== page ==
In a new twist on the classic school bully story, one dad in New Jersey is suing his son’s school after the boy was disciplined for bullying.
The story began two years ago when Robert E. Taylor’s son was in the third grade. Identified only as “H.T.,” the boy was in the cafeteria when another boy tried to remove his sweatshirt. The t-shirt he was wearing underneath stuck to the sweatshirt, exposing the boy’s abdomen. Witnesses claimed that H.T. and at least one of his friends laughed at the other boy. The friend also drew a caricature of the boy without a shirt, and H.T. allegedly encouraged his friend to post the picture on Facebook.
The picture was never posted, but the trouble had begun. The school’s vice principal spoke to H.T. in an interview in which H.T. denied laughing at the other boy or encouraging his friend to post the picture on Facebook. Not satisfied, the vice principal kept digging, discovering that the other boy was frequently called names by students, though no one could remember H.T. ever being among the name callers.
The vice principal concluded that H.T. must be involved. In a later interview, H.T. told the principal that he had laughed at the boy and encouraged his friend to post the picture online. However, H.T. maintained that he had not participated in any other bullying activity against the other boy.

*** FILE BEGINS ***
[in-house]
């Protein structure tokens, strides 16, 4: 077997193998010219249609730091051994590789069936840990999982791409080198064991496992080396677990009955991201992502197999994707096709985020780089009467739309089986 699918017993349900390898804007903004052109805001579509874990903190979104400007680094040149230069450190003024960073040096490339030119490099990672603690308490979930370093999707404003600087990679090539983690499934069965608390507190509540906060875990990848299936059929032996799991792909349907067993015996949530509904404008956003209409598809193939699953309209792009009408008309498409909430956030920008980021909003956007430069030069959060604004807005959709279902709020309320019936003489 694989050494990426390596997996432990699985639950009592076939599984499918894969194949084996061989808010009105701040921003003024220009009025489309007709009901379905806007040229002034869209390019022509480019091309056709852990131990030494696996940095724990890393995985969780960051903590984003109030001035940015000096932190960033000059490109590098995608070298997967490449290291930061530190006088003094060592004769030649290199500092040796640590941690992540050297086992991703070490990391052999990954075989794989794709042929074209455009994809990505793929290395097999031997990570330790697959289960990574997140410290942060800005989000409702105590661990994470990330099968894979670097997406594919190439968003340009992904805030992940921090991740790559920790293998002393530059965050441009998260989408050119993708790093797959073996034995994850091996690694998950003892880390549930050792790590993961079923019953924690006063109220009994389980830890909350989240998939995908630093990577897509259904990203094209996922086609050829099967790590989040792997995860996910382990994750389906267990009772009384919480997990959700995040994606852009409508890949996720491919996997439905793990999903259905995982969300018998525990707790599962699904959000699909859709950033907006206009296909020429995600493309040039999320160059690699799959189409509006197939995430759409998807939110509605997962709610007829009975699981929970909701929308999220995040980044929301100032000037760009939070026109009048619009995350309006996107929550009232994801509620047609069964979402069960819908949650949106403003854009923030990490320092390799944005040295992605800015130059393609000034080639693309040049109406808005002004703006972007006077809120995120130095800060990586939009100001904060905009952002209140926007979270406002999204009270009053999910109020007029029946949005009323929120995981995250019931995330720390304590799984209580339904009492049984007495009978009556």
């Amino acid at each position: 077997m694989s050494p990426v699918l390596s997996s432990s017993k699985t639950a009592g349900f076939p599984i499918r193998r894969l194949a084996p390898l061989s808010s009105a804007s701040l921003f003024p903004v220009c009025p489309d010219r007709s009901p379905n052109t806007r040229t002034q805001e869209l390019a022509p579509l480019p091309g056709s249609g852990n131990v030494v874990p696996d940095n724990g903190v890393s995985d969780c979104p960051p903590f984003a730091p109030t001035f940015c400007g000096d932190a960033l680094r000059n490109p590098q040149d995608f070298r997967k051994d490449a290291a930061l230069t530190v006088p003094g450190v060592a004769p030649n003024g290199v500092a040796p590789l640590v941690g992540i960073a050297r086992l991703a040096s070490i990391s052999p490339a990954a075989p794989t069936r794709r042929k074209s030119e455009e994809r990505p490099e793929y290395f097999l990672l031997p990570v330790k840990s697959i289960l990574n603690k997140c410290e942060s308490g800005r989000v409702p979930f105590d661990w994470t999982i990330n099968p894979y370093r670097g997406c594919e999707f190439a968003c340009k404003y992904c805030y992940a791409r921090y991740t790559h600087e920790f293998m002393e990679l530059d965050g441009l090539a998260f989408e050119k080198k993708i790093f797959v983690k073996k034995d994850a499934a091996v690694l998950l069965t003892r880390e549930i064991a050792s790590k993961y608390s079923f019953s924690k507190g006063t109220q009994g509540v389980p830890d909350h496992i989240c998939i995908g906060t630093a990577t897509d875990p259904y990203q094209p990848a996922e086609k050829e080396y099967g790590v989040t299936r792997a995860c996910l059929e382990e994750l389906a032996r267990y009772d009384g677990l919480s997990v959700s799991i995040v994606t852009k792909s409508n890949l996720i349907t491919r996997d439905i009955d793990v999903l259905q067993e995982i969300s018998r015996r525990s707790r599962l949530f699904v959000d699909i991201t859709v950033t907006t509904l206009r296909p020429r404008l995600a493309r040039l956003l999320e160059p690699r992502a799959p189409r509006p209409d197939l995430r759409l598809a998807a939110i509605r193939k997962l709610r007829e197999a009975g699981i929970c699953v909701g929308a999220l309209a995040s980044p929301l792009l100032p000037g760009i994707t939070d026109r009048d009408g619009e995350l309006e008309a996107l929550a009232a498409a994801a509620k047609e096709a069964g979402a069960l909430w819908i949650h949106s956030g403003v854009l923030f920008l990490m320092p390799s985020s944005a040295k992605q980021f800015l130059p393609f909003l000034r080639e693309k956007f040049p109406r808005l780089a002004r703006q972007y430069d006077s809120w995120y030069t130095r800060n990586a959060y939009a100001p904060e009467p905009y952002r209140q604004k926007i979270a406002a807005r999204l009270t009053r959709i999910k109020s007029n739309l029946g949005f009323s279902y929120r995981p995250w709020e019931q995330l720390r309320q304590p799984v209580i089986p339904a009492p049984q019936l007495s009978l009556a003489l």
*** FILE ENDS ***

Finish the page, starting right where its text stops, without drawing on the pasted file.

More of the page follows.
H.T. was punished for his behavior by having to miss one day of recess, but his father was not satisfied with the outcome. He appealed the punishment to the school board, eventually taking the case to the Commissioner of Education for the state. The commissioner passed the case on to the Office of Administrative Law, but Taylor doubted that he would get the results he was hoping for from that entity.
Now, he has filed a lawsuit that argues that his son’s free speech and due process rights were violated. The suit also claims racial discrimination, detailing harsher punishments for black students at the school. It remains to be seen how this case will be decided.